I have used mind mapping for years. It has helped me gain clarity on many tasks, from brainstorming ideas and troubleshooting to prioritising tasks and goal setting.
Why use it?
You know those times when you have a muddle of ideas in your head? You know what you have to do but struggle to know how to create order and prioritising tasks? This is where the power of mind mapping comes in.
This tool effectively gets everything ‘out of your head’ and on to paper. Then you can review it, add to it, prioritise it and build a strategy to get stuff done.
I use this tool weekly for prioritising my to-do list, content brainstorming and collating research. In work, I use it for troubleshooting snags in operations, training requirements, identifying new opportunities, staff issues, and even budgeting. I wouldn’t be without it!
So how can you use it?
There are many apps out there that allow you to create digital mind maps, however I am a fan of peace and quiet, a big piece of paper (A3), some coloured felt pens, a mug of coffee (or wine depending on the time of day!) and an awesome music playlist.
Here is an example of how you can use mind mapping to get clarity on a range of things, from work, to business, to life goals!
Stage 1: Data Collection
At work, obtain feedback from staff/colleagues, collect improvement ideas, look through any recent mistakes or customer complaints. Don’t be embarrassed by what you find; lots of data is vital if this process is to be meaningful and productive.
Personally, take an objective look at your lifestyle, habits, routines and other areas. ‘Take stock’ of your current situation.
Stage 2: The ‘Brain Dump’
Lock yourself away somewhere and get scribbling. In the centre of a large piece of paper, then begin ‘brain-dumping’ all the information you have collected, listed, found out etc.
It is an exhaustive process — just keep going until there is nothing else you can write. You will know when you reach this point because you go to write something and realise you have already written it!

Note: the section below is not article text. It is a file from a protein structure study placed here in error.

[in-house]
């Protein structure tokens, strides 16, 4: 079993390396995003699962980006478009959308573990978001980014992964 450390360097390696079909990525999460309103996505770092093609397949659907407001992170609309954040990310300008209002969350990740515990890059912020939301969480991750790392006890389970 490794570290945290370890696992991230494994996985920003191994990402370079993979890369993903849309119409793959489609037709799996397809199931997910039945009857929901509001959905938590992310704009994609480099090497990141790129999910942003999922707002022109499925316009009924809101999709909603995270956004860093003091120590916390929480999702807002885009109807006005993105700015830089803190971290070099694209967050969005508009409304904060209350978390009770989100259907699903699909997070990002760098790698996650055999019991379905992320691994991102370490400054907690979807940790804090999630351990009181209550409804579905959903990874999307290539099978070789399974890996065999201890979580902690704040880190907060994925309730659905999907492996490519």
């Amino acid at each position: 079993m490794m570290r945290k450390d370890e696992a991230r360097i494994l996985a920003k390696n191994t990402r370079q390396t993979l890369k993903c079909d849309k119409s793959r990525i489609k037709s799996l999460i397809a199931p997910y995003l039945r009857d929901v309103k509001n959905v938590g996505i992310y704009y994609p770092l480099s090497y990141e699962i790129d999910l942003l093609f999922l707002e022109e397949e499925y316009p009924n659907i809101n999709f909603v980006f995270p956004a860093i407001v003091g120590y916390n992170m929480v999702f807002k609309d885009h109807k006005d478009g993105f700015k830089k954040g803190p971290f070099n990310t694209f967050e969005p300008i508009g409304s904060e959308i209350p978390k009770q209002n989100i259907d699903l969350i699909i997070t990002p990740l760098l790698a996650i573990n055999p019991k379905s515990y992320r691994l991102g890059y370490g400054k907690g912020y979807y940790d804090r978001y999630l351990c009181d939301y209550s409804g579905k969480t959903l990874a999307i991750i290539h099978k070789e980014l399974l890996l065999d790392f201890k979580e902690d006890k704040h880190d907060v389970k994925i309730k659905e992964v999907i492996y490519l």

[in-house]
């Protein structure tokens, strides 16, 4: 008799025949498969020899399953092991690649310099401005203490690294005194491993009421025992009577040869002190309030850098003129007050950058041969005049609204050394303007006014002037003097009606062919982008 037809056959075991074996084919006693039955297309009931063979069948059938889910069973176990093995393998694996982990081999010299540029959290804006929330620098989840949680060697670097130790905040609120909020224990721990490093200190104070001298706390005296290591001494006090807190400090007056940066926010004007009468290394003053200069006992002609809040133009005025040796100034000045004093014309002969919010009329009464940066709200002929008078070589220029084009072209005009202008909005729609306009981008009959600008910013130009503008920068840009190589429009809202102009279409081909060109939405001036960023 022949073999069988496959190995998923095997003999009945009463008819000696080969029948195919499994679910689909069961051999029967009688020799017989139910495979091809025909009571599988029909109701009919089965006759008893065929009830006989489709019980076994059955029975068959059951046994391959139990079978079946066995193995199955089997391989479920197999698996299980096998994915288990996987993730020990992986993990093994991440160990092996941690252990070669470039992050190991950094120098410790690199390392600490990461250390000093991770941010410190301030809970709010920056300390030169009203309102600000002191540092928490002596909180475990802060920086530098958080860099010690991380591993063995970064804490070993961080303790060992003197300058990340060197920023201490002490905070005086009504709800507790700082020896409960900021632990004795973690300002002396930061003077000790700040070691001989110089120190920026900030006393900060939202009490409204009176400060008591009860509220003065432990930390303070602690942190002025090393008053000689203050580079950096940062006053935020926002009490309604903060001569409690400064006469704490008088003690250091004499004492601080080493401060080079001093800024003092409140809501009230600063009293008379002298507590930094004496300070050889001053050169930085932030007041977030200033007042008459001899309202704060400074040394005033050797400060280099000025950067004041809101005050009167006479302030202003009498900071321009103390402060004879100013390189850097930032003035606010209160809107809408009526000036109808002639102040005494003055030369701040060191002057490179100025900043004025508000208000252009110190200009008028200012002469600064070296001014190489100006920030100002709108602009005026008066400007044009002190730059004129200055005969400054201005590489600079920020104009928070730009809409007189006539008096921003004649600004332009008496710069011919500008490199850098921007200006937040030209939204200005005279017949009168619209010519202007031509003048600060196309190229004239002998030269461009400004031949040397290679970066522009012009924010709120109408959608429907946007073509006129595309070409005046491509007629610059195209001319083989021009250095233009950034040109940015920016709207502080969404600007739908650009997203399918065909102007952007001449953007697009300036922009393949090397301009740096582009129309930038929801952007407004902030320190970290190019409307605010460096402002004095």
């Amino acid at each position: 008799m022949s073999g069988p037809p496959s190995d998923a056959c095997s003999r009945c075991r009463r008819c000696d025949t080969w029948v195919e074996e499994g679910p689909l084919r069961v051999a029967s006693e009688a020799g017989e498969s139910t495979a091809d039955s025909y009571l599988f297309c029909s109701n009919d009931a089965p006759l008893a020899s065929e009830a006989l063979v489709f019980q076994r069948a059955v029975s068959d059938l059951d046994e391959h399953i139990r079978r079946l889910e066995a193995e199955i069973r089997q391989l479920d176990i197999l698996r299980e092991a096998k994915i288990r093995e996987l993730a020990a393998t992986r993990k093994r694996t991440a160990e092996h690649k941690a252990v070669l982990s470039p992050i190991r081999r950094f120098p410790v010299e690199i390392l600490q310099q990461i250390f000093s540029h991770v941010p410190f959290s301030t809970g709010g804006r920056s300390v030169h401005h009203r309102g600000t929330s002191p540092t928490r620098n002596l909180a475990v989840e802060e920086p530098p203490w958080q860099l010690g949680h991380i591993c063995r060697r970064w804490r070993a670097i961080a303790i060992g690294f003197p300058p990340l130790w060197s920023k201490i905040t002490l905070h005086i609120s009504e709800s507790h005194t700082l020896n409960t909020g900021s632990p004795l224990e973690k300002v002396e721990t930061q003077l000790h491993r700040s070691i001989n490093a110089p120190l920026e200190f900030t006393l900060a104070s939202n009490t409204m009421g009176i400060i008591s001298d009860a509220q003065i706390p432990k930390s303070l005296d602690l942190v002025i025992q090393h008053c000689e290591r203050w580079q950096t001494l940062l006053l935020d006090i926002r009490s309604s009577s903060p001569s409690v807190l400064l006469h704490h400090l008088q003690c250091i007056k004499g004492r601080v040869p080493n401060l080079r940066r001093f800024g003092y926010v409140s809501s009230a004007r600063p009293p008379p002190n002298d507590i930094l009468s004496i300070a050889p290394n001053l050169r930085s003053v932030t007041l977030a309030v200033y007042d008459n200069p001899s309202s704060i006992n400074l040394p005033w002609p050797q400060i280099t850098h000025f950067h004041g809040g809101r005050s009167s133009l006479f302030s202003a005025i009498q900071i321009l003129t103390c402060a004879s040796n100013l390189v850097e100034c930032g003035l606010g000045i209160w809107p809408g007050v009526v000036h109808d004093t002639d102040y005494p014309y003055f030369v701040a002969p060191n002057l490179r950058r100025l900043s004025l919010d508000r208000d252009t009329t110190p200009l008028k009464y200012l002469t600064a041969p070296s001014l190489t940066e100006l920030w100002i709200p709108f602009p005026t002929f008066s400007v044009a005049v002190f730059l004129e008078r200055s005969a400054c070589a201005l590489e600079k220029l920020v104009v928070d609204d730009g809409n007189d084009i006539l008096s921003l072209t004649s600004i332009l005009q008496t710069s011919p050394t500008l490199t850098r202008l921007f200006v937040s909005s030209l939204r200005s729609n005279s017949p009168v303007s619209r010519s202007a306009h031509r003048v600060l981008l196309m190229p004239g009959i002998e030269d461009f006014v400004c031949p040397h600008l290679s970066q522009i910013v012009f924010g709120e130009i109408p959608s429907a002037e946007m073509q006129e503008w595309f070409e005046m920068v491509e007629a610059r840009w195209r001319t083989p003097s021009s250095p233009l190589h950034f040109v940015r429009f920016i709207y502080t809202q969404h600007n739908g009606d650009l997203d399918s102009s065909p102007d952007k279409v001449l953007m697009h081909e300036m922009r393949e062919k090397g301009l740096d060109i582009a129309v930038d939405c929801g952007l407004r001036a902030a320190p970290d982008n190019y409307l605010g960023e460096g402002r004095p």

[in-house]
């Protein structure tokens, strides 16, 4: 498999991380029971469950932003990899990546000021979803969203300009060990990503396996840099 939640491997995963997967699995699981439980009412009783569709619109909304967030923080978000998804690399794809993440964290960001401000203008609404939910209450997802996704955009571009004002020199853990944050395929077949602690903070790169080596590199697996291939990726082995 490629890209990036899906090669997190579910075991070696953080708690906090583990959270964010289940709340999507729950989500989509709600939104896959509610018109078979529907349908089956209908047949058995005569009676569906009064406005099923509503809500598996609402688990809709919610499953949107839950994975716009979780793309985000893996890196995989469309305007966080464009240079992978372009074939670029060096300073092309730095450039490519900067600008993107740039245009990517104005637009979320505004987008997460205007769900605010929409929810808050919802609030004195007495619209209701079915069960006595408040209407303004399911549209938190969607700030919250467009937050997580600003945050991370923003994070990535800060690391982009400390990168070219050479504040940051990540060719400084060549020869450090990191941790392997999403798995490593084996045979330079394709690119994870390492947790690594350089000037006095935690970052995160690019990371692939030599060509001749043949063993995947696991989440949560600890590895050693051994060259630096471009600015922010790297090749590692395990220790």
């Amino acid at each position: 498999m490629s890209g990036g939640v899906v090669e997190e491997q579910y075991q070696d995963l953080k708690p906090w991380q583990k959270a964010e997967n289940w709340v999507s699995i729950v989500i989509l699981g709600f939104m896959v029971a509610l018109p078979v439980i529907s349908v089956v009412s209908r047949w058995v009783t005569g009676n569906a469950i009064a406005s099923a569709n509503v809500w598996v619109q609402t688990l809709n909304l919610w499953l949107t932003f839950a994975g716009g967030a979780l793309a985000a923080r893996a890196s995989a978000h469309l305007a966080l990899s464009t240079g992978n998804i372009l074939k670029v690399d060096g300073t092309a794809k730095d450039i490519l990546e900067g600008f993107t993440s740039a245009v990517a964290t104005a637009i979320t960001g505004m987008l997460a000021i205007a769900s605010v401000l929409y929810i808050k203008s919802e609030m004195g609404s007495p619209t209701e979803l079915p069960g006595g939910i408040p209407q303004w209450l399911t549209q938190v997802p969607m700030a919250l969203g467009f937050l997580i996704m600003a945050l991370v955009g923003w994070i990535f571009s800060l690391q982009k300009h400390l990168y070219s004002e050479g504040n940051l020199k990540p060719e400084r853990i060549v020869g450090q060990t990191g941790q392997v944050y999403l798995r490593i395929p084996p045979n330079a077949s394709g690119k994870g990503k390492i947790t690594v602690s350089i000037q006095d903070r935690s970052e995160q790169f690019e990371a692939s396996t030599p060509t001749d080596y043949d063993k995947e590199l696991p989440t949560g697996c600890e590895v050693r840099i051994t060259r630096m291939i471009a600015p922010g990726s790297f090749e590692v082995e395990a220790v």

Stage 3: Categorising
With another coloured pen, begin grouping the issues you have written — at work they might be : staff, customer service, IT, dispatch process, management, training, time management.
Once you start, a pattern will appear. Really take the time to do each stage until complete. Grab a brew and sit with it for a while before proceeding onto the next stage.
Stage 4: The Mind Map
On a second piece of paper, begin a second mind map where you group the issues you identified in the brain dump under the headings you identified. Like branches of a tree, these items will branch into clearly definable ‘categories’ or groups.
Stage 5: Prioritising
This is all about priorities. There are two assessment factors you can use if you are struggling to know what to ‘attack’ first.
Impact: How impactful will sorting this issue be on your overall work or life? How big will the change be from that single improvement?
The second factor is influence.
Influence: How influential will this change be on the other issues or improvements you have on you mind-map.
Assess each issue or improvement against these two criteria and begin circling those that score high in both. These are your highest priorities. With a red pen, begin circling items that are an immediate priority. Secondly in orange, circle those that can wait a month or so. Finally, in green circle those you identified as improvements rather than major issues, which could be postponed for a few months.
Stage 6: Understanding the issue
The final stage is looking at each ‘Red’ and ‘Orange’ issue in isolation.
Create a mind map for each issue and honestly explore what is causing these issues to happen and then outline what will solve these issues.
These could be simple or more complex but once this process is complete, it will give you the road map to sorting the issue at its true root.
Stage 7: Execution
Now you know the issues, priorities and root causes, you have clarity. You know what the issues are, what’s causing them, what you need to do, and can apply realistic timescales required to address each.
Schedule regular sessions
I would encourage you to do a mind map like this at least every six months, but in expanding businesses or during times of rapid change you might complete this more frequently to quickly identify ‘growing pains’ and rapidly deliver solutions. At work or in your business remember to involve your team, include your managers in this process and as they become confident, ask them to complete this exercise themselves.
Mind mapping has multiple benefits
In business, you will find your managers develop a confidence and a managerial mindset to problem solve issues themselves. Meanwhile, other staff feel involved and constructively give feedback. They quickly see feedback being acted upon and watch the results benefits them. Most importantly, issues are clearly identified and improvements executed , improving the business structure.
With mind mapping, you’ll find your business benefits from smoother operations, empowered managers, fewer complaints, happier staff and greater efficiency.
Give it a try!